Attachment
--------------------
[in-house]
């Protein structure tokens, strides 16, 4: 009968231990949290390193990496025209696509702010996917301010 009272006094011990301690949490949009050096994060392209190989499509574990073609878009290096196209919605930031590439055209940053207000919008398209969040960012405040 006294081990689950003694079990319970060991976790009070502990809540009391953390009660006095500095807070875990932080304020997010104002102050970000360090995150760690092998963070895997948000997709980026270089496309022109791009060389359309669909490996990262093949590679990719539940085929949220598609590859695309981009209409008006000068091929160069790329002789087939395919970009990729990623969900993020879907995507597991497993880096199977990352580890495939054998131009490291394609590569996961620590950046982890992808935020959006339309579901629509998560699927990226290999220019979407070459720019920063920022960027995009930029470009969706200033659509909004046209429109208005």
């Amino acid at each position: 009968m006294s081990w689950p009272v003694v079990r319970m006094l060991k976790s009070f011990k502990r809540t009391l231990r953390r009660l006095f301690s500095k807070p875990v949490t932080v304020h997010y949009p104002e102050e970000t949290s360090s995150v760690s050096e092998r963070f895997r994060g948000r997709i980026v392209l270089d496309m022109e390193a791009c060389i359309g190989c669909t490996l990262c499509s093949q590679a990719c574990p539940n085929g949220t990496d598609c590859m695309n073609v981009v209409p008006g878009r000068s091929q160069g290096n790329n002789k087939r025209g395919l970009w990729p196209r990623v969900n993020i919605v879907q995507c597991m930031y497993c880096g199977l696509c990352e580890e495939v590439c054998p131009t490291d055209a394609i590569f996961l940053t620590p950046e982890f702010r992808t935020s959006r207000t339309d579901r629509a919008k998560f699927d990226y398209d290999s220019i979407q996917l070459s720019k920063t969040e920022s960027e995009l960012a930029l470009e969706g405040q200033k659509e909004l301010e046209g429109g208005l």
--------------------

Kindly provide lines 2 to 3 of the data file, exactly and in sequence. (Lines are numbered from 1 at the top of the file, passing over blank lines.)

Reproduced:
């Protein structure tokens, strides 16, 4: 009968231990949290390193990496025209696509702010996917301010 009272006094011990301690949490949009050096994060392209190989499509574990073609878009290096196209919605930031590439055209940053207000919008398209969040960012405040 006294081990689950003694079990319970060991976790009070502990809540009391953390009660006095500095807070875990932080304020997010104002102050970000360090995150760690092998963070895997948000997709980026270089496309022109791009060389359309669909490996990262093949590679990719539940085929949220598609590859695309981009209409008006000068091929160069790329002789087939395919970009990729990623969900993020879907995507597991497993880096199977990352580890495939054998131009490291394609590569996961620590950046982890992808935020959006339309579901629509998560699927990226290999220019979407070459720019920063920022960027995009930029470009969706200033659509909004046209429109208005």
């Amino acid at each position: 009968m006294s081990w689950p009272v003694v079990r319970m006094l060991k976790s009070f011990k502990r809540t009391l231990r953390r009660l006095f301690s500095k807070p875990v949490t932080v304020h997010y949009p104002e102050e970000t949290s360090s995150v760690s050096e092998r963070f895997r994060g948000r997709i980026v392209l270089d496309m022109e390193a791009c060389i359309g190989c669909t490996l990262c499509s093949q590679a990719c574990p539940n085929g949220t990496d598609c590859m695309n073609v981009v209409p008006g878009r000068s091929q160069g290096n790329n002789k087939r025209g395919l970009w990729p196209r990623v969900n993020i919605v879907q995507c597991m930031y497993c880096g199977l696509c990352e580890e495939v590439c054998p131009t490291d055209a394609i590569f996961l940053t620590p950046e982890f702010r992808t935020s959006r207000t339309d579901r629509a919008k998560f699927d990226y398209d290999s220019i979407q996917l070459s720019k920063t969040e920022s960027e995009l960012a930029l470009e969706g405040q200033k659509e909004l301010e046209g429109g208005l």